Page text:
The State Health Planning Agency (SHPA) approved the application of American Medical International, Inc. (AMI) for a Certificate of Need (CON) to add 24 adult psychiatric beds at McIntosh Trail Regional Medical Center in Griffin, Georgia. Charter Lake Hospital, Inc. (Charter), a psychiatric hospital in Macon, Georgia, appealed this decision to the State Health Planning Review Board (the Board), which, after hearings, affirmed the SHPA's issuance of the CON. Charter then sought judicial review of the Board's decision. The Superior Court of Bibb County rejected one of Charter's claims of error, but reversed the Board's decision on another ground alleged by Charter. AMI appeals from the Superior Court's reversal of the Board's decision, and Charter cross-appeals from the Superior Court's other ruling.
Georgia law requires that a CON be obtained prior to the development of any new institutional health service. OCGA 31-6-40
. Applications are submitted to and reviewed by the SHPA, which determines whether a CON should be issued, in accordance with the criteria set forth in the applicable statute, OCGA 31-6-42
, and with any applicable rules. Parties aggrieved by the decision of the SHPA may request an appeal hearing before a three-member panel of the Board. OCGA 31-6-44
. The decision of the Board then becomes the "final agency decision" for purposes of judicial review in accordance with the Georgia Administrative Procedure Act, OCGA 50-13-1
et seq. and 31-6-44
1. The key question governing the issuance of a CON is whether the proposal fills a need, since the purpose of State Health Planning in general, and of mandatory review of proposed new institutional health services in particular, is that such services "should be provided in a manner that avoids unnecessary duplication of services, that is cost effective, and that is compatible with the health care needs of the various areas and populations of the state." OCGA 31-6-1
. In determining whether new psychiatric beds are needed, SHPA Rule 272-2-.09(14) (The Psych Rule) must be applied. This rule provides a four-step formula for assessing the number of psychiatric beds needed in a certain area. First, the service area of the proposed project is determined. Second, if any existing or already approved psychiatric facility outside the service area is operating below 85 percent capacity, and its service area overlaps that of the proposed project, then the population in the overlapping area i's allocated to the existing or approved facility, and subtracted from the population served by the applicant. In this case, it is undisputed that there are underutilized facilities in both the Atlanta and Macon areas whose circular service areas overlap that of appellant's proposed project, and that the population of those overlapping areas must be allocated to the existing facilities, and not to Mcintosh Trail's service area. Third, a prescribed formula is applied to the remaining population in the applicant's service area to determine the total number of beds needed in that service area. Lastly, the "beds available in the service area of the proposed service" are deducted from the total number needed, to arrive at the number of additional beds needed. Rule 272-2-.09 (14) (b) (3) (iv). Because of differing methods of measuring geographical areas, the parties' estimates of population allocated to the McIntosh Trail project varied, and thus the estimates of the number of total beds needed to serve that population, as determined under step three of the process, ranged from 29 to 32.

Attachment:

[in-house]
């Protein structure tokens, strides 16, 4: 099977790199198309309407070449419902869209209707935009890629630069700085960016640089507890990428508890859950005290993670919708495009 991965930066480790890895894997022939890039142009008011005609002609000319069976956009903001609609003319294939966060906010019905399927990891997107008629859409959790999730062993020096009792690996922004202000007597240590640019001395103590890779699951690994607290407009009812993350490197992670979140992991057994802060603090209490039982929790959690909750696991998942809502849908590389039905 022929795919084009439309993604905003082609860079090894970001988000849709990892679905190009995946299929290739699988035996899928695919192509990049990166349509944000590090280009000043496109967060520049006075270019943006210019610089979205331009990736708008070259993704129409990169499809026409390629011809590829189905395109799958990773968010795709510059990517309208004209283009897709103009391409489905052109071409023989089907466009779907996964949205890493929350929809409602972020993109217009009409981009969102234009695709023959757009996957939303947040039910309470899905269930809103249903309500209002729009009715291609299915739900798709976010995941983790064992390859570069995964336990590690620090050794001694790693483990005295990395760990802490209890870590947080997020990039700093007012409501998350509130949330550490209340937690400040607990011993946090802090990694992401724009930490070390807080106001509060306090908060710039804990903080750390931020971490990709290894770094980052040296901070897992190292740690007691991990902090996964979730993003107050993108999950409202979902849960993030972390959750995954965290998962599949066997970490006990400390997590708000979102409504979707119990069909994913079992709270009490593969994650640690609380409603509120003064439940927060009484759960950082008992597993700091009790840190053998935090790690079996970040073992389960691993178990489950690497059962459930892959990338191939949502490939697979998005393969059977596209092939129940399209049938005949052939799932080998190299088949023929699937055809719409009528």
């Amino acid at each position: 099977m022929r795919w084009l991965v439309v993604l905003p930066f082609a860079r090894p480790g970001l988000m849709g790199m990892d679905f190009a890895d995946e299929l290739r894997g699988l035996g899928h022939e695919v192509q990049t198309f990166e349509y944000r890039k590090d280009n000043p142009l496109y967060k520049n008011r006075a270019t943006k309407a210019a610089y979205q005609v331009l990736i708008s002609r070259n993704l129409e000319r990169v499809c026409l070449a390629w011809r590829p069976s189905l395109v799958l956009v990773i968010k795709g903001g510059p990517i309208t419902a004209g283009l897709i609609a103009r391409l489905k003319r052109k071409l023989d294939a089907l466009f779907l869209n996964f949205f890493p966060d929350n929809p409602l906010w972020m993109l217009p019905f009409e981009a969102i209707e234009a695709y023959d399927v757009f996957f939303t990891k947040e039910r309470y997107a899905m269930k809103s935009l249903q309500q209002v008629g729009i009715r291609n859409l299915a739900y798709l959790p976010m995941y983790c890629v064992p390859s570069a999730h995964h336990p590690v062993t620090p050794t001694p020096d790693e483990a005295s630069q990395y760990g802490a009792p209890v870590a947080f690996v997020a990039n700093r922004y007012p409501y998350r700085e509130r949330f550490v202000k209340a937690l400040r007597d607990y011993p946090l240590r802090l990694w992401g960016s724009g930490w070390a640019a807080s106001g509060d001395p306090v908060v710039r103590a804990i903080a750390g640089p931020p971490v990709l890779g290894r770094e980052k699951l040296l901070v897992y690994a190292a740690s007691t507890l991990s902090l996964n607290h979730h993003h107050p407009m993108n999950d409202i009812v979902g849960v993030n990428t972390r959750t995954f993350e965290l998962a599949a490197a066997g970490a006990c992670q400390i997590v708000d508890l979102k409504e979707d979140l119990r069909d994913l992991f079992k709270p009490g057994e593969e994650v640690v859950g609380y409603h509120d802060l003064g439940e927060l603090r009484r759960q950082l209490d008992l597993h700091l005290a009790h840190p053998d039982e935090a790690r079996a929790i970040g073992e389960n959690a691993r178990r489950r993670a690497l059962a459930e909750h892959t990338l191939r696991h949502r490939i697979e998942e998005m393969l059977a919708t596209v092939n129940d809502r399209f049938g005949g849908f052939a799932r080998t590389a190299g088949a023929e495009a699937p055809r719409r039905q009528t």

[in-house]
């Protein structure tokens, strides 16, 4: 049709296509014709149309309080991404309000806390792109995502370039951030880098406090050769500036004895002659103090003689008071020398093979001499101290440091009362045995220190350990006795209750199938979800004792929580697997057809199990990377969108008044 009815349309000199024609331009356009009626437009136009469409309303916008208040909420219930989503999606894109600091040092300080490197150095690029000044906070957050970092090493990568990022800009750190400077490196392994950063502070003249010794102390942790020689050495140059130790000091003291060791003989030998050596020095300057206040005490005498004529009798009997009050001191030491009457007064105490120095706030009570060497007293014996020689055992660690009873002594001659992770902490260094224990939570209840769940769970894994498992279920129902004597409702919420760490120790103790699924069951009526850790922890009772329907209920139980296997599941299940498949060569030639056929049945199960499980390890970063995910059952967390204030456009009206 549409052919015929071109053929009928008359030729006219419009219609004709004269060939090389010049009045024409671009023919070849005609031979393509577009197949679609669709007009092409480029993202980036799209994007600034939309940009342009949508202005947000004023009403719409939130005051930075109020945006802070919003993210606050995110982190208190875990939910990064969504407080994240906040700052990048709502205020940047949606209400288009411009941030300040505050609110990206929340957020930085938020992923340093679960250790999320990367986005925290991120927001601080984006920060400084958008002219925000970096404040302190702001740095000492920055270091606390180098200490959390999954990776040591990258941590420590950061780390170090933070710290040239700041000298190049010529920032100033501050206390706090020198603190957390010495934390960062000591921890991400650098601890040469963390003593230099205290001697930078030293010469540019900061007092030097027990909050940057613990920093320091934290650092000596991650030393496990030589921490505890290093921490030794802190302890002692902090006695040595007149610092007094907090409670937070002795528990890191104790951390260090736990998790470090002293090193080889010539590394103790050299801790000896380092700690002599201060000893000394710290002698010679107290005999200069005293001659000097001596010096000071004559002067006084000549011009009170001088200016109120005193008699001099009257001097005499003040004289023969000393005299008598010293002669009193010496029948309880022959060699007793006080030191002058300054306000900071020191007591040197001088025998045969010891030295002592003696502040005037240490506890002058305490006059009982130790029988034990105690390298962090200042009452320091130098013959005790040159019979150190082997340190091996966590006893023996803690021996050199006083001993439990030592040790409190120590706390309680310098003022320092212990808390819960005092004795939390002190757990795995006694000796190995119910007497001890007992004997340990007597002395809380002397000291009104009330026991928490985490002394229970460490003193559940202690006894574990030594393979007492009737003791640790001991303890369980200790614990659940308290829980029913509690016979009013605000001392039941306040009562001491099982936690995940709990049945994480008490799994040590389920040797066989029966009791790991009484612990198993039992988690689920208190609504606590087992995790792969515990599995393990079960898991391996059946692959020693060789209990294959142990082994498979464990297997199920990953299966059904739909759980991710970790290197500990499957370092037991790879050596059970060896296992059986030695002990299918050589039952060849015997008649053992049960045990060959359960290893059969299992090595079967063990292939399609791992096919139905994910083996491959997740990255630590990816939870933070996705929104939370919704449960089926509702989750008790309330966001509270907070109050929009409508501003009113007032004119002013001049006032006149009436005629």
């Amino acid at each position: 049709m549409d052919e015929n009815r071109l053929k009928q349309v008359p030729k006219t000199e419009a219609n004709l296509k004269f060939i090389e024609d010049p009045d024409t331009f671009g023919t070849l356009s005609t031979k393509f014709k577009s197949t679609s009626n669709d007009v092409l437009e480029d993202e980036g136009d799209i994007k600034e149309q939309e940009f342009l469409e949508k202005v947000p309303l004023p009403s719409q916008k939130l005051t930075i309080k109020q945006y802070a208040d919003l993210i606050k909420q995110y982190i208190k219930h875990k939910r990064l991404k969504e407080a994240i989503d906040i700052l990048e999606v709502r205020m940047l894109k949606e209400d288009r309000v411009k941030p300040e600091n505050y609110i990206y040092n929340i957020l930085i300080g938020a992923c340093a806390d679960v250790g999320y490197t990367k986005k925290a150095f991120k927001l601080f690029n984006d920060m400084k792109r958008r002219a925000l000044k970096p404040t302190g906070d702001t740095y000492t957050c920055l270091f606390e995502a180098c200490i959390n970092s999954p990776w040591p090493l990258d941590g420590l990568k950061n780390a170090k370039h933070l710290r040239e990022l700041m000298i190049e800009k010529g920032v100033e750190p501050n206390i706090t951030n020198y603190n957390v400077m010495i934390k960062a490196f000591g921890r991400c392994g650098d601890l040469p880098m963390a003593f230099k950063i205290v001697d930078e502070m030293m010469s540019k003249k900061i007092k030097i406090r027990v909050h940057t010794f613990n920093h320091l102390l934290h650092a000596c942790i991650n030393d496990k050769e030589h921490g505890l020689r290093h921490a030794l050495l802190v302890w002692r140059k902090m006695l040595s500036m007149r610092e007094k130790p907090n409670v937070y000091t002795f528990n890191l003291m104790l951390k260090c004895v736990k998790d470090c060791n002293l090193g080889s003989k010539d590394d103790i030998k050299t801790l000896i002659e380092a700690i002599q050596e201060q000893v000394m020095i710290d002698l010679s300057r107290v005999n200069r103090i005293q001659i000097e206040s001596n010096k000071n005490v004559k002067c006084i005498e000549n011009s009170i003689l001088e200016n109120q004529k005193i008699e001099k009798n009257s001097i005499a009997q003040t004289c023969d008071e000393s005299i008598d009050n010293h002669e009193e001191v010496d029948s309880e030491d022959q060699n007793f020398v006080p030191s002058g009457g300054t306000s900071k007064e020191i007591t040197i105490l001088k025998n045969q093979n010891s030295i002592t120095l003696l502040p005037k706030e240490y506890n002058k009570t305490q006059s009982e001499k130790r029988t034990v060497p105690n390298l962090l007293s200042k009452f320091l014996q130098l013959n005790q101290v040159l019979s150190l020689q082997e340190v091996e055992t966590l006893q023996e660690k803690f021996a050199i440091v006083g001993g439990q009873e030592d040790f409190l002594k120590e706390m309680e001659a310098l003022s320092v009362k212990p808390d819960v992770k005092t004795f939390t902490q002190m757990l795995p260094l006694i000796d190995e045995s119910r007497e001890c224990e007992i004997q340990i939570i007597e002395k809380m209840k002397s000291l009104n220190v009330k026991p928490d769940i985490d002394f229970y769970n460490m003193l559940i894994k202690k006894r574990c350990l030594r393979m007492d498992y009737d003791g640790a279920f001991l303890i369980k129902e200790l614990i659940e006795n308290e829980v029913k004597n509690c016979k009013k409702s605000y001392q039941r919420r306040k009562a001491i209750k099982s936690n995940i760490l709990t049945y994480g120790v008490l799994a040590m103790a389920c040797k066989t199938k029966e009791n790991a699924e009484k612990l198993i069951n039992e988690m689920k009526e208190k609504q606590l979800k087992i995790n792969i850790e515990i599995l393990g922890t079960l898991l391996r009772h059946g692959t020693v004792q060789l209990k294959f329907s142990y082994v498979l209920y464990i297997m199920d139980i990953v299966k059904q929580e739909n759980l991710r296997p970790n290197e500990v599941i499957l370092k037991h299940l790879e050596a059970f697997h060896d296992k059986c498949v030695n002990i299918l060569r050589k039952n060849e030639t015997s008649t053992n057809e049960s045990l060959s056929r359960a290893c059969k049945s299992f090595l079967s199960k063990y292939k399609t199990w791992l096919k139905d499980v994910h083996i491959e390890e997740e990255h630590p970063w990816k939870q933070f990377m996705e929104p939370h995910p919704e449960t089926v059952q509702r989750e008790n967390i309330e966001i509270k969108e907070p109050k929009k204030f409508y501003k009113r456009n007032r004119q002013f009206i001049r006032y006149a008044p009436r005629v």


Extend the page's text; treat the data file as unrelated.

The main dispute between the parties to this appeal centers on step four of the process, specifically, whether 11 adult psychiatric beds at Clayton General Hospital, which is located within the service area of AMI's proposed project, should be subtracted from the total beds needed to arrive at the figure for "unmet bed need." AMI contends they should not be subtracted because, since Clayton General's occupancy rate exceeds 85 percent, those beds are not "available." The Superior Court disagreed, ruling instead that the plain language of the rule, and the only interpretation consistent with the Psych Rule as a whole, is that "beds available" means "beds in existence." Thus, the Superior Court held that since Clayton General's 11 beds were in existence, they should have been subtracted from the total beds needed to serve the population in the service area of AMI's proposed project, and since they had not been subtracted, the decision of the Board granting a CON must be reversed. We do not agree.